Important issues and clear patterns have emerged in our work in Ethiopia, as well as across all four study countries.
The Sustainable Development Goals (SDGs) agreed in September 2015 set out a plan of action for the world for the next 15 years. The new agenda builds on the MDGs, and seeks to complete what these did not achieve, particularly in reaching the most vulnerable. Findings from Young Lives countries suggest there are a number of key entry points in poor children’s lives that provide an opportunity for policymakers to do just that. We have aligned our research and policy themes to some of the key SDGs to reinforce our central argument that inclusive policies – of ‘leaving no child behind’ – are key to creating healthier, more productive and just societies, and breaking the intergenerational transmission of poverty.
Childhood poverty and inequality
Most of the families in the Young Lives study are poor, or relatively poor. What has economic growth meant for them? On the whole, they have become less poor, despite the global financial crisis. During the past 15 years, there has been a pattern of generally rising living standards, with many families noticing improvements in their homes and communities. However, progress for Young Lives families has been uneven. Often, it is the children from better-off families who have experienced the greater gains, so disadvantage is increasingly concentrated among the most marginalised children and inequalities are becoming entrenched.
Health and nutrition
Malnutrition and stunting continue to be central challenges, and both remain intrinsically associated with poverty and inequality. Children from poorer and more marginalised households are those who display the most serious levels of stunting and wasting. But our research also shows there are key windows of opportunity for inteventions that can help children recover from stunting.
Education has emerged as one of the central issues in the lives of poor children and families. It is increasingly shown to be of crucial importance to the life opportunities of poor children, making it a social service in increasing demand. But important questions remain over access and quality as well as over the ability of the education system to appropriately prepare young people for their future role in the market economy.
Adolescence, Youth and Gender
As young children, many of the Young Lives cohorts benefited from policy investments in health and education that were implemented as part of efforts to achieve MDG targets. Compared to a few decades ago, they are more likely to spend their adolescence in school, to postpone entry into the labour force, and to delay marriage and childbearing.
However, young people face different risk factors, and some of these investments in early childhood may subsequently be undone if policy attention is not brought to bear on this later life-stage as well. By following the life-course of children as they leave early childhood, enter adolescence and transition into adulthood, we gain invaluable insights into how the risks and opportunities they encounter along the way can impact on their long-term outcomes. Gender becomes a more significant factor during adolescence, affecting boys and girls in different ways at different times.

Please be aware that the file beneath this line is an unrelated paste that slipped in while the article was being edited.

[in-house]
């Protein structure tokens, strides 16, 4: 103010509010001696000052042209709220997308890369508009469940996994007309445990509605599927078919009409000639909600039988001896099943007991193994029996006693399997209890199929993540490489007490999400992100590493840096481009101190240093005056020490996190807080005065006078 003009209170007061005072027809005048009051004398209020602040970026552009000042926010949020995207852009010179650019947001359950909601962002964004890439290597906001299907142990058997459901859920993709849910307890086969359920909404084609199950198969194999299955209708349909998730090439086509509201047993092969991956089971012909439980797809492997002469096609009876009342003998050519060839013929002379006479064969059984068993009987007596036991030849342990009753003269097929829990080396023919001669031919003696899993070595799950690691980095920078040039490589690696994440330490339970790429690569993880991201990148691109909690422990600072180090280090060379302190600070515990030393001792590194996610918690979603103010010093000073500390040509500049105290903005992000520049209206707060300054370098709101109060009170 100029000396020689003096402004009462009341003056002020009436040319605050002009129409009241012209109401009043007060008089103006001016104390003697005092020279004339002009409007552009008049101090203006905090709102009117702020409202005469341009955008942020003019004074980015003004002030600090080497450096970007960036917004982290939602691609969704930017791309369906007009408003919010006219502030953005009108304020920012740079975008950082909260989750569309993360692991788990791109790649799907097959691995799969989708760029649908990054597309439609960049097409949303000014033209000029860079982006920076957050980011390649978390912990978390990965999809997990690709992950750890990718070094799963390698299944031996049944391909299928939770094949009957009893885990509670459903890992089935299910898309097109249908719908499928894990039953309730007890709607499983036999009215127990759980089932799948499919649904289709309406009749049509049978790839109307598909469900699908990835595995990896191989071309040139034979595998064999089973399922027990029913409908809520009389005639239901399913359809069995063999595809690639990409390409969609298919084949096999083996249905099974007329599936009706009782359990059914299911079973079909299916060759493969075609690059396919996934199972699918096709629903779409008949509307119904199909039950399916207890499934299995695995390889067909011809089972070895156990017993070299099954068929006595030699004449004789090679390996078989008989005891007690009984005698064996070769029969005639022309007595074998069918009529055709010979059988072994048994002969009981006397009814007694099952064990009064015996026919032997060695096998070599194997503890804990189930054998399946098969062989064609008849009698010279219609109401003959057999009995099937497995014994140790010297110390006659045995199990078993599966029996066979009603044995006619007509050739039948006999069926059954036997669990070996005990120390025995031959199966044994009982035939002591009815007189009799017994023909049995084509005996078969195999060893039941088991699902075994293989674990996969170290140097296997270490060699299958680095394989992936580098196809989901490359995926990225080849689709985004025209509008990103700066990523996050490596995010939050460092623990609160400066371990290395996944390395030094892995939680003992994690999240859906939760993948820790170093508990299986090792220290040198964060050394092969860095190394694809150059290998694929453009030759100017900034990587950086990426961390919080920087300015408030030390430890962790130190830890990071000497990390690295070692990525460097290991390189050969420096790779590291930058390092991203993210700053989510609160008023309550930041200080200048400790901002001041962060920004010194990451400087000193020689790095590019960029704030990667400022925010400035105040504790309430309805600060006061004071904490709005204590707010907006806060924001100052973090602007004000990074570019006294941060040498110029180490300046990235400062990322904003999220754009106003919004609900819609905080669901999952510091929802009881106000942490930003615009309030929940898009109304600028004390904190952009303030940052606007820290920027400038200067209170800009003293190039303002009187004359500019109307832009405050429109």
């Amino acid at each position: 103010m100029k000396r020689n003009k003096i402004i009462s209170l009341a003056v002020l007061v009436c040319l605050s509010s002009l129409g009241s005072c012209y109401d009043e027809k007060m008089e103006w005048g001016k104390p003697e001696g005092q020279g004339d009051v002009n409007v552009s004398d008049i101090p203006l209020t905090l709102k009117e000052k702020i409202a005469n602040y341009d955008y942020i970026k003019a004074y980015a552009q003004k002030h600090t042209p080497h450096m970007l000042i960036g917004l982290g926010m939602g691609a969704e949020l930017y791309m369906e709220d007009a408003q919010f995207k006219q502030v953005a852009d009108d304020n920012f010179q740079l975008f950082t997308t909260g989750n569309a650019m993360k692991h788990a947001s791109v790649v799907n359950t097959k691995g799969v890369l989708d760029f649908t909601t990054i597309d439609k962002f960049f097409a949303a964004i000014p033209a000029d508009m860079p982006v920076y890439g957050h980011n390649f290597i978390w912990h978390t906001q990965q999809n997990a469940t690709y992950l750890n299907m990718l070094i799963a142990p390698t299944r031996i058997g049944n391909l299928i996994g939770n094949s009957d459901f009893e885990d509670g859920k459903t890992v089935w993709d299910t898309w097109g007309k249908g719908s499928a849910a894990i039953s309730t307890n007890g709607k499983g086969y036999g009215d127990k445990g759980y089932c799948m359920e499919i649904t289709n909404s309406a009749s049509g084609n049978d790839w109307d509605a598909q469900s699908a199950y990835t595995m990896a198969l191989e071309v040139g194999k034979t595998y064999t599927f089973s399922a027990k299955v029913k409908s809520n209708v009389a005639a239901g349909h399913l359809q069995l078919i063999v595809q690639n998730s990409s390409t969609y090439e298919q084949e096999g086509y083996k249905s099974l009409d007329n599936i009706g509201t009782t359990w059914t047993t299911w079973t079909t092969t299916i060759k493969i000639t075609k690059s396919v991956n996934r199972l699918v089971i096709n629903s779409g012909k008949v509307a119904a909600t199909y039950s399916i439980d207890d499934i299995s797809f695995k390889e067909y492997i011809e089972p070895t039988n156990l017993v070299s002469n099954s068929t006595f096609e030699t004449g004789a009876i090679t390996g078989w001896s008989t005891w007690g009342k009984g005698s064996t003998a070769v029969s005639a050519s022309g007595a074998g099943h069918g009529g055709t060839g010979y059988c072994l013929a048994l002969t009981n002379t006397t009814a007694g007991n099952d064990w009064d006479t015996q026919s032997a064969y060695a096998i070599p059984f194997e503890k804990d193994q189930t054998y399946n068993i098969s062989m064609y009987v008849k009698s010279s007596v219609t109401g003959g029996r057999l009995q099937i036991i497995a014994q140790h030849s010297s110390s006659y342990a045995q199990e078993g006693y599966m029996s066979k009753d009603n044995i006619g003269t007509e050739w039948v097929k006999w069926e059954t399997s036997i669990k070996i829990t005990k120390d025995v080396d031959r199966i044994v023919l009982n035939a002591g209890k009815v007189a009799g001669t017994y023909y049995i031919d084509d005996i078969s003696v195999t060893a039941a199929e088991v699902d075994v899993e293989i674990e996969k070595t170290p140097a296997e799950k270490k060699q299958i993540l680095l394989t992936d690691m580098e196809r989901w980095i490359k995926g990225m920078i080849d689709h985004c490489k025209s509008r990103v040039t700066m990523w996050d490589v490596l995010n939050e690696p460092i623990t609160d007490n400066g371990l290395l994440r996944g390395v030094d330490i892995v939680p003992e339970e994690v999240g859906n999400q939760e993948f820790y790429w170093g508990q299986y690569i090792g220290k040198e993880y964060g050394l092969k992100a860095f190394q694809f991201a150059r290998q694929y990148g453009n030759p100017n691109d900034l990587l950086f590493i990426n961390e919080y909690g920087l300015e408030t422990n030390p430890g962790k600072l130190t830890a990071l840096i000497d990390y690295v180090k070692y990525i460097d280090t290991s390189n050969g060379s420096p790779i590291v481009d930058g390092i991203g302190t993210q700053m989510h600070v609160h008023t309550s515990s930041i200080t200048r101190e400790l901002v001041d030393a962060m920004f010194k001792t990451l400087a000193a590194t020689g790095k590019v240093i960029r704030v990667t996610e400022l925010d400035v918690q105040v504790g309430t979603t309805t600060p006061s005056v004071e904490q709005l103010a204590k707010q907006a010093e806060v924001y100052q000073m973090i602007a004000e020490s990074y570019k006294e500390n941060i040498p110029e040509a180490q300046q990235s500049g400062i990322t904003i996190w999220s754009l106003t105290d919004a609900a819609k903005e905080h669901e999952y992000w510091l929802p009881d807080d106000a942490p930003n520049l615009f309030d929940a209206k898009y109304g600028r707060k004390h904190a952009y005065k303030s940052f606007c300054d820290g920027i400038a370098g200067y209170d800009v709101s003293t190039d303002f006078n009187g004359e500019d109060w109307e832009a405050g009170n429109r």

These insights highlight key opportunities for policymakers to provide support to adolescents and their families. Investing policy attention on this decisive period of children’s lives could result in more positive outcomes for both girls and boys in terms of education, economic participation, social capital, well-being and empowerment, and ensure the hard-won gains of early childhood are not lost.
Young Lives Ethiopia has a significant body of research and analysis on children's work and child labour. Large numbers of children in Ethiopia, particularly in rural areas, engage in forms of work, often alongside their schooling. Children’s work can include chores within or outside the home or paid and unpaid activities outside the home. Some child work has negative impacts for children. In other cases, work may be an important way in which children develop and learn skills and are socialised into their families and communities.
We are also investigating the different paths or trajectories young people take once they leave school. By following the same Ethiopian children and young people over a long period of time we are able to track what factors in early childhood influence their choices later in life and the jobs they do.
Despite national and international attention, violence remains a feature of many children’s lives. Corporal punishment is frequently reported in Ethiopian schools, with poor children describing being beaten for lacking school materials and uniforms, and for being absent because of the need to work. Peer bullying is also a common feature of many childhoods.
Early marriage and female genital mutilation (FGM) are now both against the law in Ethiopia. However, moves to abolish these practices have encountered resistance, as both were traditionally seen as a way of protecting girls and securing their future through a good marriage by keeping them safe from abduction, as well as sexual activity and pregnancy outside marriage.
In 2016 Young Lives carryied out field research in both Ethiopia and India to look more closely at the drivers of early marriage. By exploring young pathways to marriage and parenthood we can contribute to the policy debates about how best to address not just early marriage but the concerns of adolescent girls and boys in their transitions to adulthood.